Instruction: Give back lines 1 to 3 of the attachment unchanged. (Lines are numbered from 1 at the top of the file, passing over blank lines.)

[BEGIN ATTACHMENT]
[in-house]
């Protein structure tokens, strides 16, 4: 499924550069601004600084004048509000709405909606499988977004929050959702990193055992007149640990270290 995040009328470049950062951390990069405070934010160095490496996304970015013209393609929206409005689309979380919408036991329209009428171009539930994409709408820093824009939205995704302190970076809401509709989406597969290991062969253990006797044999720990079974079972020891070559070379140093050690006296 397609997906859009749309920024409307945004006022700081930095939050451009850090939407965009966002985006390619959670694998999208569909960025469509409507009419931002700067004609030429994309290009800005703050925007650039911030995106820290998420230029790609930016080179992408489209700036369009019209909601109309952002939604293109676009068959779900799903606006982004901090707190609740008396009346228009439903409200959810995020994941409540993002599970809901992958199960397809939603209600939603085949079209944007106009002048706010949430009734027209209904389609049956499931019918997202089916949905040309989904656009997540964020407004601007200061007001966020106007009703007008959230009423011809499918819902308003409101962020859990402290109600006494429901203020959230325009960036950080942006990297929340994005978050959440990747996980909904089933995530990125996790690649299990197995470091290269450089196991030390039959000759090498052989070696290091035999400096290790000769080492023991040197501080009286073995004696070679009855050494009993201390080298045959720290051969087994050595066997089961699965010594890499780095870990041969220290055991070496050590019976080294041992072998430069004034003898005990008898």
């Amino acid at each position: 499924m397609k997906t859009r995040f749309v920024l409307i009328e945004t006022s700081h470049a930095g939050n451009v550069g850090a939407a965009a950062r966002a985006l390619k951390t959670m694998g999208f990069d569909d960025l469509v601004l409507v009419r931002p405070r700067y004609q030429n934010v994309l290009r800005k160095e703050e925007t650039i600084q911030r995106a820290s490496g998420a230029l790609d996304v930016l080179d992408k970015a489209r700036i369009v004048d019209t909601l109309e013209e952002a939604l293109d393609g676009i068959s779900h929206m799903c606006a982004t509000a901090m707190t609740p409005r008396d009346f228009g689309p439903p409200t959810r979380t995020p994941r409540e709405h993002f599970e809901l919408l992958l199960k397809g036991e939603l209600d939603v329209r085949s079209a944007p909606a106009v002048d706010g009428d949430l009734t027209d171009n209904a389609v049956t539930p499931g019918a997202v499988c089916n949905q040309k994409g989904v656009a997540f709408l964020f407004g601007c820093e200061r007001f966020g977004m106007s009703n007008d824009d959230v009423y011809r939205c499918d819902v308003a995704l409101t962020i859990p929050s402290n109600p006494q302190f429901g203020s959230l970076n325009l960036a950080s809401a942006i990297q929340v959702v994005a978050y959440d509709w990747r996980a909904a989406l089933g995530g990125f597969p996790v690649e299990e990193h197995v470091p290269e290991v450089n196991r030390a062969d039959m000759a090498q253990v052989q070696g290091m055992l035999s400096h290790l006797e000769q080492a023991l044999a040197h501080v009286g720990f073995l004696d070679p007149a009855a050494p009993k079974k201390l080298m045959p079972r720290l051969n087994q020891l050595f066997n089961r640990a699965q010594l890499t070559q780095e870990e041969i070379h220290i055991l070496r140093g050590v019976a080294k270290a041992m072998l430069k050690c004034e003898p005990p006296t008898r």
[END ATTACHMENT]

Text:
[in-house]
């Protein structure tokens, strides 16, 4: 499924550069601004600084004048509000709405909606499988977004929050959702990193055992007149640990270290 995040009328470049950062951390990069405070934010160095490496996304970015013209393609929206409005689309979380919408036991329209009428171009539930994409709408820093824009939205995704302190970076809401509709989406597969290991062969253990006797044999720990079974079972020891070559070379140093050690006296 397609997906859009749309920024409307945004006022700081930095939050451009850090939407965009966002985006390619959670694998999208569909960025469509409507009419931002700067004609030429994309290009800005703050925007650039911030995106820290998420230029790609930016080179992408489209700036369009019209909601109309952002939604293109676009068959779900799903606006982004901090707190609740008396009346228009439903409200959810995020994941409540993002599970809901992958199960397809939603209600939603085949079209944007106009002048706010949430009734027209209904389609049956499931019918997202089916949905040309989904656009997540964020407004601007200061007001966020106007009703007008959230009423011809499918819902308003409101962020859990402290109600006494429901203020959230325009960036950080942006990297929340994005978050959440990747996980909904089933995530990125996790690649299990197995470091290269450089196991030390039959000759090498052989070696290091035999400096290790000769080492023991040197501080009286073995004696070679009855050494009993201390080298045959720290051969087994050595066997089961699965010594890499780095870990041969220290055991070496050590019976080294041992072998430069004034003898005990008898």
């Amino acid at each position: 499924m397609k997906t859009r995040f749309v920024l409307i009328e945004t006022s700081h470049a930095g939050n451009v550069g850090a939407a965009a950062r966002a985006l390619k951390t959670m694998g999208f990069d569909d960025l469509v601004l409507v009419r931002p405070r700067y004609q030429n934010v994309l290009r800005k160095e703050e925007t650039i600084q911030r995106a820290s490496g998420a230029l790609d996304v930016l080179d992408k970015a489209r700036i369009v004048d019209t909601l109309e013209e952002a939604l293109d393609g676009i068959s779900h929206m799903c606006a982004t509000a901090m707190t609740p409005r008396d009346f228009g689309p439903p409200t959810r979380t995020p994941r409540e709405h993002f599970e809901l919408l992958l199960k397809g036991e939603l209600d939603v329209r085949s079209a944007p909606a106009v002048d706010g009428d949430l009734t027209d171009n209904a389609v049956t539930p499931g019918a997202v499988c089916n949905q040309k994409g989904v656009a997540f709408l964020f407004g601007c820093e200061r007001f966020g977004m106007s009703n007008d824009d959230v009423y011809r939205c499918d819902v308003a995704l409101t962020i859990p929050s402290n109600p006494q302190f429901g203020s959230l970076n325009l960036a950080s809401a942006i990297q929340v959702v994005a978050y959440d509709w990747r996980a909904a989406l089933g995530g990125f597969p996790v690649e299990e990193h197995v470091p290269e290991v450089n196991r030390a062969d039959m000759a090498q253990v052989q070696g290091m055992l035999s400096h290790l006797e000769q080492a023991l044999a040197h501080v009286g720990f073995l004696d070679p007149a009855a050494p009993k079974k201390l080298m045959p079972r720290l051969n087994q020891l050595f066997n089961r640990a699965q010594l890499t070559q780095e870990e041969i070379h220290i055991l070496r140093g050590v019976a080294k270290a041992m072998l430069k050690c004034e003898p005990p006296t008898r």